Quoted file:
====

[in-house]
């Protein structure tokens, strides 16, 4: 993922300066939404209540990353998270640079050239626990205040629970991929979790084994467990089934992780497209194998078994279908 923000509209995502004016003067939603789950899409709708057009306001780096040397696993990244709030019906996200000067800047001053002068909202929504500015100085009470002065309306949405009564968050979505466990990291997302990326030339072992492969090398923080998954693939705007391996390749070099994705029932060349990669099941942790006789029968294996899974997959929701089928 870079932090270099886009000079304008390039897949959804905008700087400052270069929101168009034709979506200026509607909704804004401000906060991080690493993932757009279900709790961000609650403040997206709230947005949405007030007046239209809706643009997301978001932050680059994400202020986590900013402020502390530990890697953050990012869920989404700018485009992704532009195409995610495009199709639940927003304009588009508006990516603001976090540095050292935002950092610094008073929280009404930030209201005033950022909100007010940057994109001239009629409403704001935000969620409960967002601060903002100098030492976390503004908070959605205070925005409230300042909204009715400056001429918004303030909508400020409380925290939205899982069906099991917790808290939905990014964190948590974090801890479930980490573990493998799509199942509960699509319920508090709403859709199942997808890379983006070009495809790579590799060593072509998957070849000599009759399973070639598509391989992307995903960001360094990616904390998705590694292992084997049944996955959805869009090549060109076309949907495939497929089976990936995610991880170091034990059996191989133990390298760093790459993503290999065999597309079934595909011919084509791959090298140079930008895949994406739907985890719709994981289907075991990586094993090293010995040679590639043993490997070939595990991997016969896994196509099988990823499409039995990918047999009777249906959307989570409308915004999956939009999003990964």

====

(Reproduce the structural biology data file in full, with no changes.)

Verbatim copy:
[in-house]
């Protein structure tokens, strides 16, 4: 993922300066939404209540990353998270640079050239626990205040629970991929979790084994467990089934992780497209194998078994279908 923000509209995502004016003067939603789950899409709708057009306001780096040397696993990244709030019906996200000067800047001053002068909202929504500015100085009470002065309306949405009564968050979505466990990291997302990326030339072992492969090398923080998954693939705007391996390749070099994705029932060349990669099941942790006789029968294996899974997959929701089928 870079932090270099886009000079304008390039897949959804905008700087400052270069929101168009034709979506200026509607909704804004401000906060991080690493993932757009279900709790961000609650403040997206709230947005949405007030007046239209809706643009997301978001932050680059994400202020986590900013402020502390530990890697953050990012869920989404700018485009992704532009195409995610495009199709639940927003304009588009508006990516603001976090540095050292935002950092610094008073929280009404930030209201005033950022909100007010940057994109001239009629409403704001935000969620409960967002601060903002100098030492976390503004908070959605205070925005409230300042909204009715400056001429918004303030909508400020409380925290939205899982069906099991917790808290939905990014964190948590974090801890479930980490573990493998799509199942509960699509319920508090709403859709199942997808890379983006070009495809790579590799060593072509998957070849000599009759399973070639598509391989992307995903960001360094990616904390998705590694292992084997049944996955959805869009090549060109076309949907495939497929089976990936995610991880170091034990059996191989133990390298760093790459993503290999065999597309079934595909011919084509791959090298140079930008895949994406739907985890719709994981289907075991990586094993090293010995040679590639043993490997070939595990991997016969896994196509099988990823499409039995990918047999009777249906959307989570409308915004999956939009999003990964």